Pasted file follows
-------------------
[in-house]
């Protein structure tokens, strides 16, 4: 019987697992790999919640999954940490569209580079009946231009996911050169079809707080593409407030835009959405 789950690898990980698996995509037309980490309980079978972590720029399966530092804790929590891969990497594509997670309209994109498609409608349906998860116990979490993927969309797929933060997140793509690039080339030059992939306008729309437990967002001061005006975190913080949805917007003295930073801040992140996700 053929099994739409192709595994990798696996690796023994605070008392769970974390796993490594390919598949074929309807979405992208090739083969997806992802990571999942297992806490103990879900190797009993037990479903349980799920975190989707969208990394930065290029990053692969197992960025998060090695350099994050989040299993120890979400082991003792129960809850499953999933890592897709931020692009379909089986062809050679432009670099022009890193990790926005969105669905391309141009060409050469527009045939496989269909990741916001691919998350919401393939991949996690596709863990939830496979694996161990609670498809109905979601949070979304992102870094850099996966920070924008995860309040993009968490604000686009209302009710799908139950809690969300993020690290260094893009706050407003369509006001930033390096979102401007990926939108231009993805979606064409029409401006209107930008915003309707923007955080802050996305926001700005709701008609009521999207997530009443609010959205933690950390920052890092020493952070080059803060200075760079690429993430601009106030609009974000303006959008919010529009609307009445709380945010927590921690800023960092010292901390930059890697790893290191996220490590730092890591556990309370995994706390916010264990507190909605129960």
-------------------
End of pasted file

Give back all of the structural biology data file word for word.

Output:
[in-house]
């Protein structure tokens, strides 16, 4: 019987697992790999919640999954940490569209580079009946231009996911050169079809707080593409407030835009959405 789950690898990980698996995509037309980490309980079978972590720029399966530092804790929590891969990497594509997670309209994109498609409608349906998860116990979490993927969309797929933060997140793509690039080339030059992939306008729309437990967002001061005006975190913080949805917007003295930073801040992140996700 053929099994739409192709595994990798696996690796023994605070008392769970974390796993490594390919598949074929309807979405992208090739083969997806992802990571999942297992806490103990879900190797009993037990479903349980799920975190989707969208990394930065290029990053692969197992960025998060090695350099994050989040299993120890979400082991003792129960809850499953999933890592897709931020692009379909089986062809050679432009670099022009890193990790926005969105669905391309141009060409050469527009045939496989269909990741916001691919998350919401393939991949996690596709863990939830496979694996161990609670498809109905979601949070979304992102870094850099996966920070924008995860309040993009968490604000686009209302009710799908139950809690969300993020690290260094893009706050407003369509006001930033390096979102401007990926939108231009993805979606064409029409401006209107930008915003309707923007955080802050996305926001700005709701008609009521999207997530009443609010959205933690950390920052890092020493952070080059803060200075760079690429993430601009106030609009974000303006959008919010529009609307009445709380945010927590921690800023960092010292901390930059890697790893290191996220490590730092890591556990309370995994706390916010264990507190909605129960």